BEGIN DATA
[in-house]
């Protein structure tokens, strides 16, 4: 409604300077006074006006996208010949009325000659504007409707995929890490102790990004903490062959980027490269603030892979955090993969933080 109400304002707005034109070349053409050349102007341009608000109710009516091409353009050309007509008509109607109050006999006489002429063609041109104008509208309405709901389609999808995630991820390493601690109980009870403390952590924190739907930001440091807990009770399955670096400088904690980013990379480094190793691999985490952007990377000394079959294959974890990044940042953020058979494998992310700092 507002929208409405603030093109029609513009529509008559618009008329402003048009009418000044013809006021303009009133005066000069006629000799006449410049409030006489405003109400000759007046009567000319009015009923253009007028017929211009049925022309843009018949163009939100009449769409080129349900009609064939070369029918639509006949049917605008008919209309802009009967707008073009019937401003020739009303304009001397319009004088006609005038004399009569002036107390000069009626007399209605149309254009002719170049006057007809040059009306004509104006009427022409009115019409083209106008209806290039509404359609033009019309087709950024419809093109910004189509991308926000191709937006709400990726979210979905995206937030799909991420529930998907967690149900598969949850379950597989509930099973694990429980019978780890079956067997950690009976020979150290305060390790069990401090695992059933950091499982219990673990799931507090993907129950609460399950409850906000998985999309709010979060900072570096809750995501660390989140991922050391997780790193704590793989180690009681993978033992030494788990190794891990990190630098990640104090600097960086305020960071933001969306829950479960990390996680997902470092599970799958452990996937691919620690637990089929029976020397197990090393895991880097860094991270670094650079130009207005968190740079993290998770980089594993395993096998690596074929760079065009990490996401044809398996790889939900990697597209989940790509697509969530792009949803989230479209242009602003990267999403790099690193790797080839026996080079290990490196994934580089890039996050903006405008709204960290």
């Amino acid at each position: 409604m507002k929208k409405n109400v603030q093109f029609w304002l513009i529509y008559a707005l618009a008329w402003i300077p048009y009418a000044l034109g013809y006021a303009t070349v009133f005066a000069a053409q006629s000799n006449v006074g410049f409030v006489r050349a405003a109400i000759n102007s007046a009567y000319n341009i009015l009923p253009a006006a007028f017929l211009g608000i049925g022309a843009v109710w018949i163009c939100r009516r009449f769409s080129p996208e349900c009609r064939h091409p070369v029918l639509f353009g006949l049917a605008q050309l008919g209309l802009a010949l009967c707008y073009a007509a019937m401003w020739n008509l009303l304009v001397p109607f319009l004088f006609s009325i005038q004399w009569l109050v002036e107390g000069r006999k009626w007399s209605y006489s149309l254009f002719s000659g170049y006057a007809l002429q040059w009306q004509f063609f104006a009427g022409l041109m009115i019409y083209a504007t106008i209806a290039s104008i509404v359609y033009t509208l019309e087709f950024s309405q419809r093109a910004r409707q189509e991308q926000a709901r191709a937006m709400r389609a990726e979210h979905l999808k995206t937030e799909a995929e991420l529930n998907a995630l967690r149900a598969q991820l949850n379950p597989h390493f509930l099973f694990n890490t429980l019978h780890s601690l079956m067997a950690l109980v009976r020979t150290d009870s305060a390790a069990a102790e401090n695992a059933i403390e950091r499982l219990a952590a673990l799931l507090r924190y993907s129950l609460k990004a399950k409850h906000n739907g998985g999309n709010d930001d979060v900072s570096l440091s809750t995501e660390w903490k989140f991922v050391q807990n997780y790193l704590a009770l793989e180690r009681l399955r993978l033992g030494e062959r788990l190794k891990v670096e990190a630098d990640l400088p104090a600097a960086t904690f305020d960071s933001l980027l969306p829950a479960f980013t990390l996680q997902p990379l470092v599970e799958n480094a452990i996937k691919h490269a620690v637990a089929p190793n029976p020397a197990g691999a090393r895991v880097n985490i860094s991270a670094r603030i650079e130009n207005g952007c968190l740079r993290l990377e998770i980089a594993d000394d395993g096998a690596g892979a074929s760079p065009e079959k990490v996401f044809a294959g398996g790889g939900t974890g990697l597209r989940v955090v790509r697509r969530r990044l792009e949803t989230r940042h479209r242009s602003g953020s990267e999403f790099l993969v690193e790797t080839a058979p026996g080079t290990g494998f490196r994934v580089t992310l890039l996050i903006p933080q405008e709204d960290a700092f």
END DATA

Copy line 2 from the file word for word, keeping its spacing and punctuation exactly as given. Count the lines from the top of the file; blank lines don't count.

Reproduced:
């Protein structure tokens, strides 16, 4: 409604300077006074006006996208010949009325000659504007409707995929890490102790990004903490062959980027490269603030892979955090993969933080 109400304002707005034109070349053409050349102007341009608000109710009516091409353009050309007509008509109607109050006999006489002429063609041109104008509208309405709901389609999808995630991820390493601690109980009870403390952590924190739907930001440091807990009770399955670096400088904690980013990379480094190793691999985490952007990377000394079959294959974890990044940042953020058979494998992310700092 507002929208409405603030093109029609513009529509008559618009008329402003048009009418000044013809006021303009009133005066000069006629000799006449410049409030006489405003109400000759007046009567000319009015009923253009007028017929211009049925022309843009018949163009939100009449769409080129349900009609064939070369029918639509006949049917605008008919209309802009009967707008073009019937401003020739009303304009001397319009004088006609005038004399009569002036107390000069009626007399209605149309254009002719170049006057007809040059009306004509104006009427022409009115019409083209106008209806290039509404359609033009019309087709950024419809093109910004189509991308926000191709937006709400990726979210979905995206937030799909991420529930998907967690149900598969949850379950597989509930099973694990429980019978780890079956067997950690009976020979150290305060390790069990401090695992059933950091499982219990673990799931507090993907129950609460399950409850906000998985999309709010979060900072570096809750995501660390989140991922050391997780790193704590793989180690009681993978033992030494788990190794891990990190630098990640104090600097960086305020960071933001969306829950479960990390996680997902470092599970799958452990996937691919620690637990089929029976020397197990090393895991880097860094991270670094650079130009207005968190740079993290998770980089594993395993096998690596074929760079065009990490996401044809398996790889939900990697597209989940790509697509969530792009949803989230479209242009602003990267999403790099690193790797080839026996080079290990490196994934580089890039996050903006405008709204960290």